Evidence Law. Hearsay exception which provides that the declarations of a person unavailable as a witness are admissible if made against that person’s pecuniary, proprietary or penal interest.  See, e.g., Fed. R. Evid. 804(b) (“The following are not excluded by the rule against hearsay if the declarant is unavailable as a witness . . . . A statement that a reasonable person in the declarant’s position would have made only if the person believed it to be true because, when made, it was so contrary to the declarant’s proprietary or pecuniary interest or had so great a tendency to invalidate the declarant’s claim against someone else or to expose the declarant to civil or criminal liability; and [the statement] is supported by corroborating circumstances that clearly indicate its trustworthiness, if it is offered in a criminal case as one that tends to expose the declarant to criminal liability.”); Gichner v. Antoni Troiano Tile and Marble Co., 410 F.2d 238, 241-42 (D.C. Cir. 1969) (holding that out-of-court statements that are hearsay may still be admitted where the declarant is unable to testify at trial and statements (1) concern a matter of which declarant was personally cognizant, (2) were against his pecuniary and proprietary interest, and (3) were made with no probable motive to falsity); Cal. Evid. Code § 1230 (“Evidence of a statement by a declarant having sufficient knowledge of the subject is not made inadmissible by the hearsay rule if the declarant is unavailable as a witness and the statement, when made, was so far contrary to the declarant’s pecuniary or proprietary interest, or so far subjected him to the risk of civil or criminal liability, or so far tended to render invalid a claim by him against another, or created such a risk or making him an object of hatred, ridicule, or social disgrace in the community, that a reasonable man in his position would not have made the statement unless he believed it to be true.”).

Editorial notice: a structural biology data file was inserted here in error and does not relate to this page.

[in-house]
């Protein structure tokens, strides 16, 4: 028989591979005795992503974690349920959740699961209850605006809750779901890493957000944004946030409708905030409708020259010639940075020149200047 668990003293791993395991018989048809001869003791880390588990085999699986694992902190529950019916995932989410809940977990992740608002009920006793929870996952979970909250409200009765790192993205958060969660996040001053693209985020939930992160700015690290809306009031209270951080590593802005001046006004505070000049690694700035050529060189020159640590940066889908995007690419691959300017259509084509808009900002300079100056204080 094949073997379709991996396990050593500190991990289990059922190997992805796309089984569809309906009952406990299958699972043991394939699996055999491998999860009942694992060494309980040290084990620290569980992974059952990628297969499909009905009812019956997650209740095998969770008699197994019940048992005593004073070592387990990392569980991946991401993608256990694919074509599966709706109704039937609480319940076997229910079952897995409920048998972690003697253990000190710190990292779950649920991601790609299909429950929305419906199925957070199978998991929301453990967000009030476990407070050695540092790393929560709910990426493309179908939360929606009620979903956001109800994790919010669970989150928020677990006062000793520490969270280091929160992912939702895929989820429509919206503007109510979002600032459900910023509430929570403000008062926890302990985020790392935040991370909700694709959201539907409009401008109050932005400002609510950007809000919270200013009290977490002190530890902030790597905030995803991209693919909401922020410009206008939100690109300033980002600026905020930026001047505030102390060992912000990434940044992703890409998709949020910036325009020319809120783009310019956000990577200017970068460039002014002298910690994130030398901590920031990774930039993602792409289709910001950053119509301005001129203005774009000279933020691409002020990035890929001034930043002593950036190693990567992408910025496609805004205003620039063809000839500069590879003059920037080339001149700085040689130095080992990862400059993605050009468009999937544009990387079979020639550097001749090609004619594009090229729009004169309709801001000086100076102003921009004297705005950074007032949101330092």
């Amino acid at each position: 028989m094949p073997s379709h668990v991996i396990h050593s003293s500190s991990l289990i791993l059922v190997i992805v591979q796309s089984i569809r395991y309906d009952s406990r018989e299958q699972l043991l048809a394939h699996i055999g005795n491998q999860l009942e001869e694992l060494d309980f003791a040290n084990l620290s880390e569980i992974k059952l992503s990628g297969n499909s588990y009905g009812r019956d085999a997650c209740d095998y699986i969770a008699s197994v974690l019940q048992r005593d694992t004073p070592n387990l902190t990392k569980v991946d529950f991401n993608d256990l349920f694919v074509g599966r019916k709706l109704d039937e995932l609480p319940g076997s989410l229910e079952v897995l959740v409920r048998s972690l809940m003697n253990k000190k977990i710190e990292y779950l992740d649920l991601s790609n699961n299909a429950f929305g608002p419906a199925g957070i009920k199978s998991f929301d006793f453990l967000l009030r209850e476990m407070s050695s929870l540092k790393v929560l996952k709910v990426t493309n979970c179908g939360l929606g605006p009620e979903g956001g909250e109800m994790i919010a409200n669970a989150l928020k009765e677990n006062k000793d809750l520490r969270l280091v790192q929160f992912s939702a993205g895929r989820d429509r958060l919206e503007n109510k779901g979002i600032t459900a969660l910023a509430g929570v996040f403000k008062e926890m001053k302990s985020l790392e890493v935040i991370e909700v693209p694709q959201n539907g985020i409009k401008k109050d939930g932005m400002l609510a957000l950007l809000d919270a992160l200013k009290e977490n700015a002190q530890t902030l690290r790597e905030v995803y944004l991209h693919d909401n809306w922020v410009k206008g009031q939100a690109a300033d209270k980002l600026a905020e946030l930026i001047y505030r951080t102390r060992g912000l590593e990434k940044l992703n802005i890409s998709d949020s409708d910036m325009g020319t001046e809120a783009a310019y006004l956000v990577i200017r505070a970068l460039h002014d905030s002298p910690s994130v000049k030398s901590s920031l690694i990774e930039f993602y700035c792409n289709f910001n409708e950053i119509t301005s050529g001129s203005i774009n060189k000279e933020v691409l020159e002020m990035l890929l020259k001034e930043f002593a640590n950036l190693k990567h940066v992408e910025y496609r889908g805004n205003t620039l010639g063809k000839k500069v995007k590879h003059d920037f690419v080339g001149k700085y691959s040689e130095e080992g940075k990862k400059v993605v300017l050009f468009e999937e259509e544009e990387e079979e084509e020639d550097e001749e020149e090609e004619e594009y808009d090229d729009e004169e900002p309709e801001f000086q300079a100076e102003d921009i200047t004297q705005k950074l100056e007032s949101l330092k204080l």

In order to establish the foundational requirement of “unavailability,” a prerequisite to the “declaration against interest” hearsay exception, the proponent of the evidence must show that the declarant:

1) is exempted by ruling of the court on the ground of privilege from testifying concerning the declarant’s statement; or

2) persists in refusing to testify concerning the subject matter of the declarant’s statement despite an order of the court to do so; or

3) testifies to a lack of memory of the subject matter of the declarant’s statement; or

4) is unable to be present or to testify at the hearing because of death or then existing physical or mental illness or infirmity; or

5) is absent from the hearing and the proponent of a statement has been unable to procure the declarant’s attendance by process or other reasonable means.

Statement Against Interest

In determining whether the statement was sufficiently against the declarant’s interest, a court must consider the circumstances surrounding the statement and answer whether a reasonable person in the declarant’s position would not have made the statement unless believing it to be true.

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